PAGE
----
Cutaneous sarcoidosis: a histopathological study

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Sarcoidosis is a granulomatous disease of uncertain aetiology in which the skin is frequently involved. Naked sarcoidal granulomas are the characteristic histological feature in specific lesions of sarcoidosis.


This study aims to describe the histological findings in a population of patients with cutaneous sarcoidosis.

Materials and methods

This study is a retrospective analysis of 31 biopsies of specific lesions of cutaneous sarcoidosis, corresponding to 30 patients.


Typical naked granuloma was found in the majority of cases (71%). In 9 cases (29%), granulomas had a significant number of lymphocytes. Necrosis was found in two cases (6%). Periadnexal distribution (mostly perisudoral) was found in 32% of cases. Interstitial distribution of granulomas was observed in five cases (16%). Foreign material was detected in 13% of cases (without the use of polarized light microscopy). Epidermal changes were found in 55% of cases, with atrophy and parakeratosis being the most frequent alterations.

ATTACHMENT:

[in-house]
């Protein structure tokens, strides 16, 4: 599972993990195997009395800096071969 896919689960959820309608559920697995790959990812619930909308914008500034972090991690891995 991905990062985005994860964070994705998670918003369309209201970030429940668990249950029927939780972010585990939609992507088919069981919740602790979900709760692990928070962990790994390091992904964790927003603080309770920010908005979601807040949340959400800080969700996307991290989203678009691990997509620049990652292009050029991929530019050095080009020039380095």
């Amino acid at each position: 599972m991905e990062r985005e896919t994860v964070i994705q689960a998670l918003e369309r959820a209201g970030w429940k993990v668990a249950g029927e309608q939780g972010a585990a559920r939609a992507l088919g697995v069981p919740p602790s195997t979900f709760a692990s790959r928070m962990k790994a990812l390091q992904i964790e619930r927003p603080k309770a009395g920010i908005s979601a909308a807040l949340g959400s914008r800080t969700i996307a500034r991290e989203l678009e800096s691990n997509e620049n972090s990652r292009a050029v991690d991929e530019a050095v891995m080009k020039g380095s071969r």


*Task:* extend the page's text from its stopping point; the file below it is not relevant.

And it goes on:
Although typical naked sarcoid granulomas are the most common features of cutaneous sarcoidosis, the dermatopathologist must be aware of possible atypical findings, which are more common than previously expected, because of the differential diagnosis with other causes of cutaneous granulomas, namely infectious diseases.

Conflicts of interest

None declared.

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